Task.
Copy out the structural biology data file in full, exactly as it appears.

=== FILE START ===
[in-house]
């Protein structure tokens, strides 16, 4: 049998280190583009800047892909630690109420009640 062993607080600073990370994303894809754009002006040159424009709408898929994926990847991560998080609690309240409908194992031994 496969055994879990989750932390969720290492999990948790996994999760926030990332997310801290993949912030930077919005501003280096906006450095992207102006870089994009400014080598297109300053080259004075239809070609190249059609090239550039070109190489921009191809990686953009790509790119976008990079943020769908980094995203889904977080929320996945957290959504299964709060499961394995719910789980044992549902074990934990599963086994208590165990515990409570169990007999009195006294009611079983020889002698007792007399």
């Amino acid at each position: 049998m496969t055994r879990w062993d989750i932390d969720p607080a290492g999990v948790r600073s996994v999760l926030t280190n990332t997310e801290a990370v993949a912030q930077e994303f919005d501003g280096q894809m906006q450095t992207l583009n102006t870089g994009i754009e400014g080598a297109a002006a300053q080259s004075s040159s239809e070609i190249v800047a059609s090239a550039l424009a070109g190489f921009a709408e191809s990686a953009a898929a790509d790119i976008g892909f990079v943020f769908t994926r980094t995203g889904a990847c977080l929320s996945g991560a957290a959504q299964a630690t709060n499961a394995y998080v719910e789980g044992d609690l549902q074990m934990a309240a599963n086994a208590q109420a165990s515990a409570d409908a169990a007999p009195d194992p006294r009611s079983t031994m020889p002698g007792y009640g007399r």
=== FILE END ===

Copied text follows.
[in-house]
């Protein structure tokens, strides 16, 4: 049998280190583009800047892909630690109420009640 062993607080600073990370994303894809754009002006040159424009709408898929994926990847991560998080609690309240409908194992031994 496969055994879990989750932390969720290492999990948790996994999760926030990332997310801290993949912030930077919005501003280096906006450095992207102006870089994009400014080598297109300053080259004075239809070609190249059609090239550039070109190489921009191809990686953009790509790119976008990079943020769908980094995203889904977080929320996945957290959504299964709060499961394995719910789980044992549902074990934990599963086994208590165990515990409570169990007999009195006294009611079983020889002698007792007399």
């Amino acid at each position: 049998m496969t055994r879990w062993d989750i932390d969720p607080a290492g999990v948790r600073s996994v999760l926030t280190n990332t997310e801290a990370v993949a912030q930077e994303f919005d501003g280096q894809m906006q450095t992207l583009n102006t870089g994009i754009e400014g080598a297109a002006a300053q080259s004075s040159s239809e070609i190249v800047a059609s090239a550039l424009a070109g190489f921009a709408e191809s990686a953009a898929a790509d790119i976008g892909f990079v943020f769908t994926r980094t995203g889904a990847c977080l929320s996945g991560a957290a959504q299964a630690t709060n499961a394995y998080v719910e789980g044992d609690l549902q074990m934990a309240a599963n086994a208590q109420a165990s515990a409570d409908a169990a007999p009195d194992p006294r009611s079983t031994m020889p002698g007792y009640g007399r």